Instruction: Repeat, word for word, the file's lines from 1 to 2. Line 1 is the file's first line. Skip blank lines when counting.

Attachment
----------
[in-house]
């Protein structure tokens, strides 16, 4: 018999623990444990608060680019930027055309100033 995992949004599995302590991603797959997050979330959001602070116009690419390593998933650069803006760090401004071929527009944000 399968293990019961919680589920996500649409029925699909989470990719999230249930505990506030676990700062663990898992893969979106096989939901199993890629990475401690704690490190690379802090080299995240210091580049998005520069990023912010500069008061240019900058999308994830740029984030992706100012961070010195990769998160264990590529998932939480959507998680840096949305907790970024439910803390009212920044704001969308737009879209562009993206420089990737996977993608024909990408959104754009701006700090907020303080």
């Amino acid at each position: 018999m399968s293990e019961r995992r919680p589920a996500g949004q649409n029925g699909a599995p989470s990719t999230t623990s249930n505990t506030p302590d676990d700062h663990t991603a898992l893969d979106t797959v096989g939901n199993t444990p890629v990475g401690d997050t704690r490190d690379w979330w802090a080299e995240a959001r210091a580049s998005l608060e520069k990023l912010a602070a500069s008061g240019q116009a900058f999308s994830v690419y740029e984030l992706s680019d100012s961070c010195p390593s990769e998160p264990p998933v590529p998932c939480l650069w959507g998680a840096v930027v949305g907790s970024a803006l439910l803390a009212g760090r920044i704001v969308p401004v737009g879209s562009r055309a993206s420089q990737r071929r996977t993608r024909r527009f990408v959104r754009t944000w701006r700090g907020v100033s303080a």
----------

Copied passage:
[in-house]
């Protein structure tokens, strides 16, 4: 018999623990444990608060680019930027055309100033 995992949004599995302590991603797959997050979330959001602070116009690419390593998933650069803006760090401004071929527009944000 399968293990019961919680589920996500649409029925699909989470990719999230249930505990506030676990700062663990898992893969979106096989939901199993890629990475401690704690490190690379802090080299995240210091580049998005520069990023912010500069008061240019900058999308994830740029984030992706100012961070010195990769998160264990590529998932939480959507998680840096949305907790970024439910803390009212920044704001969308737009879209562009993206420089990737996977993608024909990408959104754009701006700090907020303080």